“We’re seeing students from all different backgrounds being excited to earn a GCC education, from dual-enrollment students to MassReconnect students,” Tanner said. “We’ve got recent high school grads and mid-career professionals.”

All 15 of the state’s community colleges were awarded $100,000 to implement MassReconnect — a program initiated by Gov. Maura Healey in her budget to establish free community college for adults 25 years old or older — starting this fall. To qualify for MassReconnect, students must be a permanent Massachusetts resident for at least one year at the start of the enrolled term. The program is limited to residents who have not previously earned a college degree (associate’s or bachelor’s) and who enroll in at least six credits per semester in an approved program of study leading to an associate’s degree or certificate at a community college.

As of last week, 120 students have benefited from MassReconnect at GCC, with 20% being new to the college. To honor the MassReconnect students, GCC President Michelle Schutt plans to hold a celebration for them at GCC next week.

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“I think one of the most amazing benefits is going to be in retention,” Tanner said of MassReconnect. “When life happens, especially to community college students, college can be the first thing on the chopping block. When the funding is there to be able to go, you can manage the rest of your life a whole lot easier. The things that might prevent somebody from continuing now are not the things preventing them from continuing.”

In addition to MassReconnect, the college attributes the enrollment increase to the implementation of a new course schedule designed for hybrid learning, increased workforce development programs, the expansion of its case management advising model and the implementation of technology solutions to promote retention. The application process has also made it easier and faster to apply to GCC.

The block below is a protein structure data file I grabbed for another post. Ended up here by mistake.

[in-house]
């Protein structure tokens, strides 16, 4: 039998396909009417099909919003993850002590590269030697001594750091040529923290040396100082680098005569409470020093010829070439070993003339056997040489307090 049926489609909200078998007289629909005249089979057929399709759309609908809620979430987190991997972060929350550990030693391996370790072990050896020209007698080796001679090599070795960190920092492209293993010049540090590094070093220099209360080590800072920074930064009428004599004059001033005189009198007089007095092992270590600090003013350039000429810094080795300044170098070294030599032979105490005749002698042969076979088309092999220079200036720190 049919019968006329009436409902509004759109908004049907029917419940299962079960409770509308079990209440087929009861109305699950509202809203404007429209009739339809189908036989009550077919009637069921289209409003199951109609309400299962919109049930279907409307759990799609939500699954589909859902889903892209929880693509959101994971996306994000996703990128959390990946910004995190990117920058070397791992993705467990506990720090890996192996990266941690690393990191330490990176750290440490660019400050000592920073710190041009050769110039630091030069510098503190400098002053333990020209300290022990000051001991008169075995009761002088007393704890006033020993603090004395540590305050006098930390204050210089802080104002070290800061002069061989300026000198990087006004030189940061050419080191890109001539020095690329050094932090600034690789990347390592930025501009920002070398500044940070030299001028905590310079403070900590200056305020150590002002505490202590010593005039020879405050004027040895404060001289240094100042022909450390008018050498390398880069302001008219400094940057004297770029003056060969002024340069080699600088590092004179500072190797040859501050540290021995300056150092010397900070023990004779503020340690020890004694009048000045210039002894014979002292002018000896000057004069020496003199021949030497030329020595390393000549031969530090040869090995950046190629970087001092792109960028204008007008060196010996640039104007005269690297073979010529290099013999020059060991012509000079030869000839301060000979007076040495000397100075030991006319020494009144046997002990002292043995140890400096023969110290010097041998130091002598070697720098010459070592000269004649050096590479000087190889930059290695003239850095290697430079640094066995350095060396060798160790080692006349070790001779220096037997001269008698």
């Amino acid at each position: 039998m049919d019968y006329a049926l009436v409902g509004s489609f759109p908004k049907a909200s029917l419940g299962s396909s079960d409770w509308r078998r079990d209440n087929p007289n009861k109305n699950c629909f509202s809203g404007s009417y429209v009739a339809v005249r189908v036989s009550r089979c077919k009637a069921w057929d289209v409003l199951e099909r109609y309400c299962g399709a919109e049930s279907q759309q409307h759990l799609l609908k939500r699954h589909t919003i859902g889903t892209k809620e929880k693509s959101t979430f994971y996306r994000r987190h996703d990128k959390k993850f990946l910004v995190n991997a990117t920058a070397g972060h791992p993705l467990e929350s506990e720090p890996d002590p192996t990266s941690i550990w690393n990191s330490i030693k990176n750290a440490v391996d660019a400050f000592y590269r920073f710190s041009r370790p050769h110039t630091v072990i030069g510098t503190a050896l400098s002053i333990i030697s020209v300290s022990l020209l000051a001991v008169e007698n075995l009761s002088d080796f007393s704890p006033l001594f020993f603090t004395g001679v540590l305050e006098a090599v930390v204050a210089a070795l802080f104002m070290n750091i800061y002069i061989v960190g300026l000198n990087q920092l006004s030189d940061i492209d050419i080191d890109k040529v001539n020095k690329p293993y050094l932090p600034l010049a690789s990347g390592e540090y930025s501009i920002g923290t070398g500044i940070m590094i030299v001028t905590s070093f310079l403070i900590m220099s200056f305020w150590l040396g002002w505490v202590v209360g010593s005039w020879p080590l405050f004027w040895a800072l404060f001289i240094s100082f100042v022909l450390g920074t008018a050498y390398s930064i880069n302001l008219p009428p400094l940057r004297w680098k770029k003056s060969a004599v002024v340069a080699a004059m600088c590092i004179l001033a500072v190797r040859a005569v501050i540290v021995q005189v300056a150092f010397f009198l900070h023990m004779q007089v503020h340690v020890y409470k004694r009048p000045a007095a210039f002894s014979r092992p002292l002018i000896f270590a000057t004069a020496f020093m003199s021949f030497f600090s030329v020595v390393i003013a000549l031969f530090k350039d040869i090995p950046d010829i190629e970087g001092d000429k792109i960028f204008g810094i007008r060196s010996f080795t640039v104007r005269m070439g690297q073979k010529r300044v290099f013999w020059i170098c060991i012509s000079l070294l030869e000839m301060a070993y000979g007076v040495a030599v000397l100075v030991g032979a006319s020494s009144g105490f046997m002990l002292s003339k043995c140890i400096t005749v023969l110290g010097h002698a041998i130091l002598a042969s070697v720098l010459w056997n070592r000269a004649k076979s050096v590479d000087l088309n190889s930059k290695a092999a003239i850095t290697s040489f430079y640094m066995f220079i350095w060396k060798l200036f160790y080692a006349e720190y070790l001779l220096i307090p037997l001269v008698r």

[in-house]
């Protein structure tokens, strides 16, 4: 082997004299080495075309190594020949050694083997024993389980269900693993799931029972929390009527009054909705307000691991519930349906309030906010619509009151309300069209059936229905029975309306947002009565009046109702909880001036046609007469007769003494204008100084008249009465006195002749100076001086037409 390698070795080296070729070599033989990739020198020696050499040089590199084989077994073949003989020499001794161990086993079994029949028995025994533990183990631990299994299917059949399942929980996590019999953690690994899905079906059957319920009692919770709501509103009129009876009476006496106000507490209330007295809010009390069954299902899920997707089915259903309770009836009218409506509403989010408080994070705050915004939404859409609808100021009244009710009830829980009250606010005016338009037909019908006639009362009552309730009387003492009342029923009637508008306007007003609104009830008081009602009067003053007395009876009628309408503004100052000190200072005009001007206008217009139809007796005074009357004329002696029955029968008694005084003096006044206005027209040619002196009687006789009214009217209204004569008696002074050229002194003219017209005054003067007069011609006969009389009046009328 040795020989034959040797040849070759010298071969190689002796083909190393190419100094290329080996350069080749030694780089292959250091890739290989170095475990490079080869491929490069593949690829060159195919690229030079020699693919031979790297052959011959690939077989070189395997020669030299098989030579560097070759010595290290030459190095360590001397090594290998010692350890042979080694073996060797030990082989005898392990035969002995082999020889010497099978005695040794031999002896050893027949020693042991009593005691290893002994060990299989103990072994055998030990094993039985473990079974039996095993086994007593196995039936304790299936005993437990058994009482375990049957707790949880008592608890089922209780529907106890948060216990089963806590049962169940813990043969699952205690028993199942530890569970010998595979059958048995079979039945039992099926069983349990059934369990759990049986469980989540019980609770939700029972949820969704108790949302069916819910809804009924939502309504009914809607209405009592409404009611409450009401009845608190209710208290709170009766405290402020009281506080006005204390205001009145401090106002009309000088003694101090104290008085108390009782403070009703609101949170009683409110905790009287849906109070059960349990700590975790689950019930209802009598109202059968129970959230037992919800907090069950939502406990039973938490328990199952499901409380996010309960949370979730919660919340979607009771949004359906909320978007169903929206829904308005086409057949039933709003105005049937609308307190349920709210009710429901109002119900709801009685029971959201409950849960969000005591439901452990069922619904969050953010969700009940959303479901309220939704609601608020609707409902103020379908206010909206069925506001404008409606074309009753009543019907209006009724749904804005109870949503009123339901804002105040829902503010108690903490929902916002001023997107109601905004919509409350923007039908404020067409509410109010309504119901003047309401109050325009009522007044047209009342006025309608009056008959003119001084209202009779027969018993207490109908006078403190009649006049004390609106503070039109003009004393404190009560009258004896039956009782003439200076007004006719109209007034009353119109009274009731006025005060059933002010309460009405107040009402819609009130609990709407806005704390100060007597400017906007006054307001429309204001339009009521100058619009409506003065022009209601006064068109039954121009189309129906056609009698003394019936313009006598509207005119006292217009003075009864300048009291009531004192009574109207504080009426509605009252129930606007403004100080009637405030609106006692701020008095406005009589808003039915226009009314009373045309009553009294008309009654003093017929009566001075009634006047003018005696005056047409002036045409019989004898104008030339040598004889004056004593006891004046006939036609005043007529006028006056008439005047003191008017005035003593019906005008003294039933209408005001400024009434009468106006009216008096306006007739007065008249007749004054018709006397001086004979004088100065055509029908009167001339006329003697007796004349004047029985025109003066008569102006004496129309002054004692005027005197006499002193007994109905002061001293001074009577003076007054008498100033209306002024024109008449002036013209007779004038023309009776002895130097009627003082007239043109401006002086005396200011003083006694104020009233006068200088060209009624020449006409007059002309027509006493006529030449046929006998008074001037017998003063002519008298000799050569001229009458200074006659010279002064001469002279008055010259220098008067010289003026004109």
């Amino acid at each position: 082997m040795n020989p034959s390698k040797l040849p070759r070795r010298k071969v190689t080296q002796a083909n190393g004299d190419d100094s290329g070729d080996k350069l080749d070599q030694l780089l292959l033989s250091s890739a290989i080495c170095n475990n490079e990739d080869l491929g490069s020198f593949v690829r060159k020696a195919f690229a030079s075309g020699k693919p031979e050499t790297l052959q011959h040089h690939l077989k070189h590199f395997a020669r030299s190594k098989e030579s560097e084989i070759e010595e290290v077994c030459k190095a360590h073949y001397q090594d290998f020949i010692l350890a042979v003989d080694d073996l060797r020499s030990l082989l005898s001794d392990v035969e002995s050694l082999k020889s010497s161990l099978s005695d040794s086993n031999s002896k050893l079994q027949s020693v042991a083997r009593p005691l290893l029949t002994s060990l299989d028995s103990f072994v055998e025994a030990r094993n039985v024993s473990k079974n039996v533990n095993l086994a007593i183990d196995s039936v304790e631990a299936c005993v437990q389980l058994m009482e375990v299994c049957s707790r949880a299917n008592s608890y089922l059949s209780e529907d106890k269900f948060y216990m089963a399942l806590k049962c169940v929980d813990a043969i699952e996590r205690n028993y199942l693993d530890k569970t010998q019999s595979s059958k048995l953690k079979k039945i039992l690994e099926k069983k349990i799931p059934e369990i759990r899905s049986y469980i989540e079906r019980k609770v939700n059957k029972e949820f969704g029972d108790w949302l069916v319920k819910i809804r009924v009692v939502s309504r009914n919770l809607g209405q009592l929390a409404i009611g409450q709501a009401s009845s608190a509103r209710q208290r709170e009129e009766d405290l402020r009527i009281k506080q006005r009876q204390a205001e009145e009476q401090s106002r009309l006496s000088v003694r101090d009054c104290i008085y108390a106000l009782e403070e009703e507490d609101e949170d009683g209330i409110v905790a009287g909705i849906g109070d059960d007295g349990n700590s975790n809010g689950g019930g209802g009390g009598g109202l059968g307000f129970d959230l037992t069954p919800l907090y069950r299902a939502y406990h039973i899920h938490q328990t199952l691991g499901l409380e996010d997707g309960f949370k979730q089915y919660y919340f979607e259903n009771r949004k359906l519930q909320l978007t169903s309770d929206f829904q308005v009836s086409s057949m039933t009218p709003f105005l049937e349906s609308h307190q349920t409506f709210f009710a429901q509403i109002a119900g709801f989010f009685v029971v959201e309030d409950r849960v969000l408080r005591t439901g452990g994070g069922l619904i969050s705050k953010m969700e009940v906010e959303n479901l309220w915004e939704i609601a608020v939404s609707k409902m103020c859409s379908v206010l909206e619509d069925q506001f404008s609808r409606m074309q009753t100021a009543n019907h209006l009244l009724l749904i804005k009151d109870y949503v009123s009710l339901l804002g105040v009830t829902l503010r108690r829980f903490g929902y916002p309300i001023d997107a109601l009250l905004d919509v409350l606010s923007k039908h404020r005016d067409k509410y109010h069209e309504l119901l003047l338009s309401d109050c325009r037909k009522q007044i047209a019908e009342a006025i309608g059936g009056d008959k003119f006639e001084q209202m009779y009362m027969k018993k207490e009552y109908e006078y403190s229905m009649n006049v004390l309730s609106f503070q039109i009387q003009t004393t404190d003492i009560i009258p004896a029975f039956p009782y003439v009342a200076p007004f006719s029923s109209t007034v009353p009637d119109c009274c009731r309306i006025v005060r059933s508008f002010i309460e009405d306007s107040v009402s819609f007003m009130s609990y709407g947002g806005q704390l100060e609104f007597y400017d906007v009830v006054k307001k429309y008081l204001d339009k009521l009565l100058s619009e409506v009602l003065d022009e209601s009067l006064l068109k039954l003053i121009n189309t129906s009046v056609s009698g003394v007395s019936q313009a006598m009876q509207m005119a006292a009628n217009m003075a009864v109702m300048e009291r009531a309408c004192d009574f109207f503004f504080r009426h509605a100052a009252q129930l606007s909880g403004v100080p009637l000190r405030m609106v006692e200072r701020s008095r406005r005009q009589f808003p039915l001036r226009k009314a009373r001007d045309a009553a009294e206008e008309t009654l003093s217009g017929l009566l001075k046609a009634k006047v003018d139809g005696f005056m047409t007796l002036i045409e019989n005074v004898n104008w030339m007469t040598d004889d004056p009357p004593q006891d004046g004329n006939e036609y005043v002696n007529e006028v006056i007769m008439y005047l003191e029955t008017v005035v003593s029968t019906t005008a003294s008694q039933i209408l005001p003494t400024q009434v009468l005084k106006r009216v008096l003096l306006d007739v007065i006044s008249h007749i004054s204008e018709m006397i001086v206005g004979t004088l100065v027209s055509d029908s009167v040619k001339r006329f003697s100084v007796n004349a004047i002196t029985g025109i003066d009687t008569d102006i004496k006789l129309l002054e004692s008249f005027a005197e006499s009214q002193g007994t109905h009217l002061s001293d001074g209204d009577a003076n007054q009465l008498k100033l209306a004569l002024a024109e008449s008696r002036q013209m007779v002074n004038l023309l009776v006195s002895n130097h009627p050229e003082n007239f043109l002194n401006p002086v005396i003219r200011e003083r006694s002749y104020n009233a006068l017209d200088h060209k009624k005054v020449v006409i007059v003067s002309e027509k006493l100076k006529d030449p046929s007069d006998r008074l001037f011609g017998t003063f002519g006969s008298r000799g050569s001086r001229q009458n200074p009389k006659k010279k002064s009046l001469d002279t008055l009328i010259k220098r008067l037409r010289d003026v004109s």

“There is no singular solution to reverse a sustained enrollment decline,” Provost Chet Jordan said in a statement. “Under President Schutt’s leadership, the college took bold action in a number of critical areas simultaneously, including launching a new schedule and guided pathways.”

Through GCC’s improved class scheduling, students are able to pursue more college credits in a timely manner, which has resulted in an increase in courses taken by students this semester. This trend is expected to continue at GCC in the coming semesters as the college continues to implement Guided Pathways, a program that improves student schedules and credit efficiency, reducing time and costs for students.

“The growth GCC has experienced this fall represents an incredible opportunity for the entire Pioneer Valley,” Schutt said in a statement. “Education changes family trees and educated citizens lead to economic growth for communities. An increase in local college enrollment represents immense potential for regional advancement.”

Reporter Mary Byrne can be reached at mbyrne@recorder.com or 413-930-4429. Twitter: @MaryEByrne.